The opinion of the court was delivered by: James C. Francis IV United States Magistrate Judge
This is a copyright infringement action in which Gary Friedrich Enterprises, LLC and its principal, Gary Friedrich, allege that the defendants misappropriated characters and story elements developed by Mr. Friedrich when they created and distributed the movie "Ghost Rider" and related merchandise. The plaintiffs have moved by letter for an order reopening the deposition of a third-party witness, Roy Thomas, a former employee of defendant Marvel Entertainment, LLC (sued here as Marvel Enterprises, Inc.) ("Marvel"), at Marvel's expense. For the reasons set forth below, the motion is denied.
The plaintiffs allege that Mr. Friedrich "conceived, developed, created, articulated, particularized, authored and brought to life" the comic book character known as Ghost Rider, his alter ego Johnny Blaze, and the character and story elements that formed the basis for the original Ghost Rider comic book (the "Spotlight Work") and subsequent series of comic books authored by Mr. Friedrich and published by Magazine Management, the former owner of Marvel Comics. (First Amended Complaint ("Compl."), ¶¶ 65-67, 91, 94; Transcript of Deposition of Roy Thomas dated April 12-13, 2011 ("Thomas Dep.") at 15). The plaintiffs claim that, in 1971, Mr. Friedrich conceived of all of the elements of the Ghost Rider series independently and for his own profit, and then initiated a meeting in which he persuaded Magazine Management to publish comic books based on this idea. (Compl., ¶¶ 82-84). The plaintiffs concede that Magazine Management owned the copyright for the Spotlight Work for the first twenty-eight years following its publication, but argue that, after that period, the copyright "reverted to the author of the work," Gary Friedrich. (Compl., ¶¶ 95-98). Marvel argues, in contrast, that "Friedrich and several other individuals engaged by MMC made creative contributions to" the Spotlight Work and that it was a "work made for hire" for which Marvel has been and continues to be the exclusive copyright holder. (Counterclaims, ¶¶ 14-15).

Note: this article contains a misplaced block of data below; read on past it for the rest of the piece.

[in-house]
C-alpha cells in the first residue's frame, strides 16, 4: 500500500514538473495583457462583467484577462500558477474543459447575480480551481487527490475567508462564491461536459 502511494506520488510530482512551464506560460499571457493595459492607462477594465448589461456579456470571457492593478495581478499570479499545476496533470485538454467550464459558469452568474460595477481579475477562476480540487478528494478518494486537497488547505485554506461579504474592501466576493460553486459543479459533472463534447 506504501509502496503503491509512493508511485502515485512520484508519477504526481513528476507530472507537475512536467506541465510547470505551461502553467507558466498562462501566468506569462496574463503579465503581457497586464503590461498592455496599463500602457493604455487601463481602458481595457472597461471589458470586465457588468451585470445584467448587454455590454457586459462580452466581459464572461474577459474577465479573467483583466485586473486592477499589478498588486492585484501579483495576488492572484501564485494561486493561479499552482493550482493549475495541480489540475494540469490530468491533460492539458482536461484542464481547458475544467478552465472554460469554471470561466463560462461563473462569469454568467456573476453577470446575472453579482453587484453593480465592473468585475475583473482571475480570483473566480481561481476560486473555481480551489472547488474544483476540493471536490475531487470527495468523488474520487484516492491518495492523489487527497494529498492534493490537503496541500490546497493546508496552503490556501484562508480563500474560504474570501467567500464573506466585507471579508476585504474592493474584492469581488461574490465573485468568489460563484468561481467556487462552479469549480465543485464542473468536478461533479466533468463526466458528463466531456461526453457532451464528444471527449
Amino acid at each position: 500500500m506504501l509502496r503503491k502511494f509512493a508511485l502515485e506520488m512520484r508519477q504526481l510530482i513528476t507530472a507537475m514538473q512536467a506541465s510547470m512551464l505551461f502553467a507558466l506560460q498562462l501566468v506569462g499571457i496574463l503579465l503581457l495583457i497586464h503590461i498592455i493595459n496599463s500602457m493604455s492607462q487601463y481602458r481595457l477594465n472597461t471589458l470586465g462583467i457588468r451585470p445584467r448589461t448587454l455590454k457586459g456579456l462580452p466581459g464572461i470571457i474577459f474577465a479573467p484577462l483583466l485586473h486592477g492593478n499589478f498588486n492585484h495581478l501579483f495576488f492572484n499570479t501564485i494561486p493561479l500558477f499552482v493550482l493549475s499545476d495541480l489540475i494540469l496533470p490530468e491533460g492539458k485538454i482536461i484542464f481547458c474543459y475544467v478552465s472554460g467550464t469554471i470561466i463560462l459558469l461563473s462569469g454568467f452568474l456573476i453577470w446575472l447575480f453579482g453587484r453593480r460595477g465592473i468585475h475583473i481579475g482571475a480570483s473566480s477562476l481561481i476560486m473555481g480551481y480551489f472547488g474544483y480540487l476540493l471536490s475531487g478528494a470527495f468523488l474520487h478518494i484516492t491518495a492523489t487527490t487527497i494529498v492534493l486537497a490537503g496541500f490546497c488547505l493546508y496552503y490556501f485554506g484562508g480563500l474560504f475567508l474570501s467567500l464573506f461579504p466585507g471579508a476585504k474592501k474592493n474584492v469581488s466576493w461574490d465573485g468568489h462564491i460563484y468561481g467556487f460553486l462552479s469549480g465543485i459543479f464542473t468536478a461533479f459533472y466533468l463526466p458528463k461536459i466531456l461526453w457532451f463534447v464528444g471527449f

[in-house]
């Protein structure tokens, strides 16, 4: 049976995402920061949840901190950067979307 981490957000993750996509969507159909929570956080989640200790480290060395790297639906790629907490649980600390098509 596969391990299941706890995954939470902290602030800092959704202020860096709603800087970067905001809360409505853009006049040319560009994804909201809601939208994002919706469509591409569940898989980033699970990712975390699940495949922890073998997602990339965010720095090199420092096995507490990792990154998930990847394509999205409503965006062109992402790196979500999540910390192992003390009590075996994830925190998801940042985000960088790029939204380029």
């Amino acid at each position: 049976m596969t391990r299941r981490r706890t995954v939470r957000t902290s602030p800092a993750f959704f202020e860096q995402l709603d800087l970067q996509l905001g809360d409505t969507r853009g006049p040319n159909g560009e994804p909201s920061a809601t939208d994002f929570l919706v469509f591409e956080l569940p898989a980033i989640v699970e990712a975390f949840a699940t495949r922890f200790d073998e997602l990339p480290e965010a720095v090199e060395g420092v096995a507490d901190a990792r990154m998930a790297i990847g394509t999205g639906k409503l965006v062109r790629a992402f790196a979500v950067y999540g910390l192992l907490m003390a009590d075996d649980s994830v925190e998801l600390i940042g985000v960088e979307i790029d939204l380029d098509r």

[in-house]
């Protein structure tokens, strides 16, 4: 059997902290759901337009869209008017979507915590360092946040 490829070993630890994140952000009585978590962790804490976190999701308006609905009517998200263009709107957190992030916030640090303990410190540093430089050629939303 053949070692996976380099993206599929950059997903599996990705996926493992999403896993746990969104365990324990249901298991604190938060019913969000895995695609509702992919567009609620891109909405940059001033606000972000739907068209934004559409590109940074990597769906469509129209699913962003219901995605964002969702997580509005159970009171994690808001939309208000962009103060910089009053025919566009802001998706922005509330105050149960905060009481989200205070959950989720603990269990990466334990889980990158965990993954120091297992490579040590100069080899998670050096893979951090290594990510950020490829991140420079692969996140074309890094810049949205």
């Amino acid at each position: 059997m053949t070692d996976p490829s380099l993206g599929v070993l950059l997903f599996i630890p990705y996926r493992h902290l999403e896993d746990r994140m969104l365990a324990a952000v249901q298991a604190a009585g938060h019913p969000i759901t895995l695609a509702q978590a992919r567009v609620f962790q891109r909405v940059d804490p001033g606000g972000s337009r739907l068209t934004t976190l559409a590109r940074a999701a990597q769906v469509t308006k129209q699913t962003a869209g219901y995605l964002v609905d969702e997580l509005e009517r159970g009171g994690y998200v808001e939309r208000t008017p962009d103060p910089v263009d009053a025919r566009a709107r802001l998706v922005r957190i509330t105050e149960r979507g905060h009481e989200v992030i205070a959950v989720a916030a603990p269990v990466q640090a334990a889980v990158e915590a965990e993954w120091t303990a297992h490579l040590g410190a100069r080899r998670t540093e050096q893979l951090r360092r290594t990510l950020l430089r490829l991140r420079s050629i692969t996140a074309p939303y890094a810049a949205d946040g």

Roy Thomas was employed by Marvel Comics from 1965 to 1980, working as a writer, editor, and, for some time, editor-in-chief. (Thomas Dep. at 15, 176-86). Mr. Thomas is also a longtime friend of Mr. Friedrich and was responsible for helping Mr. Friedrich to get a job at Marvel Comics in 1966. (Thomas Dep. at 12, 29-32, 137). Mr. Thomas participated in the creation of the Spotlight Work and thus his testimony is highly relevant to resolving the factual dispute at the heart of this action. (Thomas Dep. at 46-50, 55-57, 63-66, 69-70, 87-98). Mr. Thomas was deposed in connection with this case on April 12 and 13, 2011; at his deposition, he was asked several questions regarding his interactions with the attorneys representing Marvel, which those lawyers directed him not to answer on the ground that the substance of the communications are protected by the attorney-client privilege. (Thomas Dep. at 100-11, 126-28, 151-56).
The plaintiffs contend that Marvel improperly asserted the attorney-client privilege with respect to some of Mr. Thomas's responses to their questions and that they should be permitted to inquire into the substance of the communications between Mr. Thomas and counsel for Marvel. (Letter of Charles S. Kramer dated April 15, 2011) ("Kramer Letter") at 7). In particular, the plaintiffs contend, first, that the attorney-client privilege as it is applied to former employees of the defendant corporations does not protect the communications between counsel and Mr. Thomas (Kramer Letter at 3-6); and, second, that Marvel may not assert this privilege in any event because it has not established that it is the successor corporation to the companies with which Mr. Thomas had an employer-employee relationship (Kramer Letter at 6-7). Marvel argues, in response, that counsel is representing Mr. Thomas personally in connection with his deposition in this case and that the attorney-client privilege therefore protects their communications with him irrespective of Marvel's ability to assert any privilege. (Letter of Jodi A. Kleinick dated May 6, 2011 ("Kleinick Letter") at 2, 4-5). In the alternative, they contend that Marvel is indeed the legal successor to Mr. Thomas's employer and therefore is entitled to assert the privilege with respect to its counsel's conversations with him; that these conversations are within the category of former employee conversations immune from discovery under the attorney-client privilege; and that, to the extent they are not, they are protected by the work product doctrine. (Letter of David Fleischer dated April 20, 2011 ("Fleischer Letter") at 2-3; Kleinick Letter at 3-5).